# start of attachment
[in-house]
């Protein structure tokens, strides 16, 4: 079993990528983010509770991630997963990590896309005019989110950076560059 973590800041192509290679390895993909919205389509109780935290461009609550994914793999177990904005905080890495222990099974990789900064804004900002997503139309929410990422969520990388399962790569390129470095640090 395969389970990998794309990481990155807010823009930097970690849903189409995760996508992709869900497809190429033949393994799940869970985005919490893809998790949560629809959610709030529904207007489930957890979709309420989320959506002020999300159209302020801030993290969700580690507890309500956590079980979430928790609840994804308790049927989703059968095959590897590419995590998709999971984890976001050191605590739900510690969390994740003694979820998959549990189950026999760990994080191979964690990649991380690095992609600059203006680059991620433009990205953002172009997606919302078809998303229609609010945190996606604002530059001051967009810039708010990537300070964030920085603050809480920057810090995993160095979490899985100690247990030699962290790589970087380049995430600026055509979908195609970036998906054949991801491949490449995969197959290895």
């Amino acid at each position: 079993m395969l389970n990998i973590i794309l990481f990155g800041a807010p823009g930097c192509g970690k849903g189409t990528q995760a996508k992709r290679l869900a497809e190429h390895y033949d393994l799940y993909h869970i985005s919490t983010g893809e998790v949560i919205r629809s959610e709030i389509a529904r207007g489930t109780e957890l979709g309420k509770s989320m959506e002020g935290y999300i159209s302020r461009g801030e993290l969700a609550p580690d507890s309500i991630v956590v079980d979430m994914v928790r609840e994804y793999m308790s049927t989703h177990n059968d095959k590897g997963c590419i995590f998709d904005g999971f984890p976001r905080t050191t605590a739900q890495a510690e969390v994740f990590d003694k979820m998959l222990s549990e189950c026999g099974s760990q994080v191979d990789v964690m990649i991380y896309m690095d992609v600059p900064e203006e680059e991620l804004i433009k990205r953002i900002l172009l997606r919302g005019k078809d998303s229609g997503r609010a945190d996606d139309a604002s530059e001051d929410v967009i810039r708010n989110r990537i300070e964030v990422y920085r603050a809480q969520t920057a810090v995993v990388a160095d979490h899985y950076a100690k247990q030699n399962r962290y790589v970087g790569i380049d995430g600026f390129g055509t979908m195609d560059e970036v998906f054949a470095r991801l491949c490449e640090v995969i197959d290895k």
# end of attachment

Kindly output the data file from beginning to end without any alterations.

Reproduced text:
[in-house]
């Protein structure tokens, strides 16, 4: 079993990528983010509770991630997963990590896309005019989110950076560059 973590800041192509290679390895993909919205389509109780935290461009609550994914793999177990904005905080890495222990099974990789900064804004900002997503139309929410990422969520990388399962790569390129470095640090 395969389970990998794309990481990155807010823009930097970690849903189409995760996508992709869900497809190429033949393994799940869970985005919490893809998790949560629809959610709030529904207007489930957890979709309420989320959506002020999300159209302020801030993290969700580690507890309500956590079980979430928790609840994804308790049927989703059968095959590897590419995590998709999971984890976001050191605590739900510690969390994740003694979820998959549990189950026999760990994080191979964690990649991380690095992609600059203006680059991620433009990205953002172009997606919302078809998303229609609010945190996606604002530059001051967009810039708010990537300070964030920085603050809480920057810090995993160095979490899985100690247990030699962290790589970087380049995430600026055509979908195609970036998906054949991801491949490449995969197959290895």
């Amino acid at each position: 079993m395969l389970n990998i973590i794309l990481f990155g800041a807010p823009g930097c192509g970690k849903g189409t990528q995760a996508k992709r290679l869900a497809e190429h390895y033949d393994l799940y993909h869970i985005s919490t983010g893809e998790v949560i919205r629809s959610e709030i389509a529904r207007g489930t109780e957890l979709g309420k509770s989320m959506e002020g935290y999300i159209s302020r461009g801030e993290l969700a609550p580690d507890s309500i991630v956590v079980d979430m994914v928790r609840e994804y793999m308790s049927t989703h177990n059968d095959k590897g997963c590419i995590f998709d904005g999971f984890p976001r905080t050191t605590a739900q890495a510690e969390v994740f990590d003694k979820m998959l222990s549990e189950c026999g099974s760990q994080v191979d990789v964690m990649i991380y896309m690095d992609v600059p900064e203006e680059e991620l804004i433009k990205r953002i900002l172009l997606r919302g005019k078809d998303s229609g997503r609010a945190d996606d139309a604002s530059e001051d929410v967009i810039r708010n989110r990537i300070e964030v990422y920085r603050a809480q969520t920057a810090v995993v990388a160095d979490h899985y950076a100690k247990q030699n399962r962290y790589v970087g790569i380049d995430g600026f390129g055509t979908m195609d560059e970036v998906f054949a470095r991801l491949c490449e640090v995969i197959d290895k």